Christian Blouin's lab, Dalhousie University
Christian Blouin, Associate Professor
Faculty of Computer Science and Department of Biochemistry and Molecular Biology
Centre for Genomics and Evolutionary Bioinformatics
6050 University Ave.
Halifax, NS, B3H 4R2
c b l o u i n @ c s . d a l . c a
This figure shows how the large NPC1 protein is breaking down into modules during a molecular simulation.
We are hoping that this breakdown of a complex protein into simpler parts will help understand the protein's internal dynamics.
In our lab, we are interested in methodologies to study the evolution of 3D macromolecules
using geometrical and sequence-based approaches. Most bioinformatics tools are designed to
perform analyses on sequences. Consequently, the range of tools available to study evolution
in three-dimensional space is much smaller. We are currently exploring the application of
geometric morphometric to macromolecules, and studying the properties and meaning of phylogenies
inferred using geometric data.
Key skills(life sciences): Protein science, physical chemistry, molecular evolution, phylogenetics.
Key skills(computer science): Bioinformatics, graph theory.
This heatmap showing how stable the modularity results are to sampling error. The more similar two results are, the yellower.
Statistical Analysis of shapes
Shapes are difficult to study with any kind of statistical rigour. In our lab, we are interested in developing methodologies
to describes shapes in a manner that is robust an meaningful. One application is to find meaningful functional modules in proteins.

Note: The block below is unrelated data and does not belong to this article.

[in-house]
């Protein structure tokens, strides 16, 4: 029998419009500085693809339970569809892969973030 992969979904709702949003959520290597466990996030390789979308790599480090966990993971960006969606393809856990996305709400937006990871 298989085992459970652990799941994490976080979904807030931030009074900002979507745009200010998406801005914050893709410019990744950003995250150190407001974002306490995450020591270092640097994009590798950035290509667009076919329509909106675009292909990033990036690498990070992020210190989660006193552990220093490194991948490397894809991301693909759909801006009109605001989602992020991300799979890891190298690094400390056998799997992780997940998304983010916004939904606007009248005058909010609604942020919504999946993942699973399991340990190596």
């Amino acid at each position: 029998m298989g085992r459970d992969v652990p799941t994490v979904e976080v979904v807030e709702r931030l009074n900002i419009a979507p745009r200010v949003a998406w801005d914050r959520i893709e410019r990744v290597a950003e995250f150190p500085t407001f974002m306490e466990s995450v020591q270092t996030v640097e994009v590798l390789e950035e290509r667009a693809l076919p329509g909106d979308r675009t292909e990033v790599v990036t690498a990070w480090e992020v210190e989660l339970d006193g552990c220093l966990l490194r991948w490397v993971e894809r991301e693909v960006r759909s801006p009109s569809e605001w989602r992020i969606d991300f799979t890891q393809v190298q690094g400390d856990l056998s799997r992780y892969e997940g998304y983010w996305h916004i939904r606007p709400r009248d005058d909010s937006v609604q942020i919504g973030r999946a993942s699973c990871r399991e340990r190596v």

This begins with clustering, something well defines in computer science,
but the real challenge is to determine whether clustering result is biologically meaningful.
We have developed some tools to determine whether the strongest clusters are significant, whether there is enough data to support
the results and also whether the results are sensitive to sampling error.
Key skills: Protein science, statistics, image processing.
Information Retrieval in the biological literature
In this project, we are interested in the identification of biological facts in the molecular biology literature. To do this, we
have developed a subgraph-matching algorithm to identify molecular interactions from unstructured text. Briefly, the method uses
grammatical parse trees to identify part-of-speech subgraphs patterns that are empirically shown to encode relevant facts.
A JAVA implementation of the algorithm is available here
Key skills: Graph Theory, Natural Language Processing, Information retrieval.
Combinatorial Optimization in Phylogeny
We are also interested in the properties of the optimization landscape in phylogeny of molecular sequences.
This topic is interesting because there exist few analytical and visualization tools to understand the
property of this difficult problem. With this project, we are aiming to provide analytical tools to explore
this difficult optimization problem, and propose better heuristics to find the maximum likelihood tree.
Key skills(life sciences): Phylogenetics, molecular evolution.
Key skills(computer science): Bioinformatics, optimization, graph theory, high performance computing.
We have designed a simple software tool called Daedalus
curriculum mapping for the purpose of program design, review and to help students and instructors to better
understand the context of their degree. We are most interested in the
process of mapping: both including technology as well as practice that increase the odds of completing this difficult task.
Key skills: Education, web design.